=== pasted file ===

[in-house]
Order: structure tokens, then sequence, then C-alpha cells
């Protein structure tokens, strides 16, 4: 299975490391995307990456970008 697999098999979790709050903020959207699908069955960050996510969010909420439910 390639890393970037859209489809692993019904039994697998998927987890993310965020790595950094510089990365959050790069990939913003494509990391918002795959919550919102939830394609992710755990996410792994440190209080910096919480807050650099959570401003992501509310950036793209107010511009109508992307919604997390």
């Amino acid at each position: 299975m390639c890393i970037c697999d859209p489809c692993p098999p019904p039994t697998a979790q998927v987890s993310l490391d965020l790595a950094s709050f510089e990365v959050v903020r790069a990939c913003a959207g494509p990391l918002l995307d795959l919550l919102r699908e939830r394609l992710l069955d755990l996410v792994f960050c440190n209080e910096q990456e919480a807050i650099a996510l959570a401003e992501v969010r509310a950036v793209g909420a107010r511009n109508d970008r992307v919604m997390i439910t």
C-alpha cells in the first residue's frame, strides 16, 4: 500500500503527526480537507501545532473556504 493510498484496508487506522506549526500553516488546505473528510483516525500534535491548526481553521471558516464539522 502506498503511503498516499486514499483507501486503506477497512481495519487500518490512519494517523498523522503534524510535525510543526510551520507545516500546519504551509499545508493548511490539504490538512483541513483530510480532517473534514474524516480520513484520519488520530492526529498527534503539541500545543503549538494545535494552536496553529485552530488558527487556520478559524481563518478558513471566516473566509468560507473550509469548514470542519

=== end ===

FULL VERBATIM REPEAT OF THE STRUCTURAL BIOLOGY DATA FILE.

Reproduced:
[in-house]
Order: structure tokens, then sequence, then C-alpha cells
């Protein structure tokens, strides 16, 4: 299975490391995307990456970008 697999098999979790709050903020959207699908069955960050996510969010909420439910 390639890393970037859209489809692993019904039994697998998927987890993310965020790595950094510089990365959050790069990939913003494509990391918002795959919550919102939830394609992710755990996410792994440190209080910096919480807050650099959570401003992501509310950036793209107010511009109508992307919604997390």
């Amino acid at each position: 299975m390639c890393i970037c697999d859209p489809c692993p098999p019904p039994t697998a979790q998927v987890s993310l490391d965020l790595a950094s709050f510089e990365v959050v903020r790069a990939c913003a959207g494509p990391l918002l995307d795959l919550l919102r699908e939830r394609l992710l069955d755990l996410v792994f960050c440190n209080e910096q990456e919480a807050i650099a996510l959570a401003e992501v969010r509310a950036v793209g909420a107010r511009n109508d970008r992307v919604m997390i439910t």
C-alpha cells in the first residue's frame, strides 16, 4: 500500500503527526480537507501545532473556504 493510498484496508487506522506549526500553516488546505473528510483516525500534535491548526481553521471558516464539522 502506498503511503498516499486514499483507501486503506477497512481495519487500518490512519494517523498523522503534524510535525510543526510551520507545516500546519504551509499545508493548511490539504490538512483541513483530510480532517473534514474524516480520513484520519488520530492526529498527534503539541500545543503549538494545535494552536496553529485552530488558527487556520478559524481563518478558513471566516473566509468560507473550509469548514470542519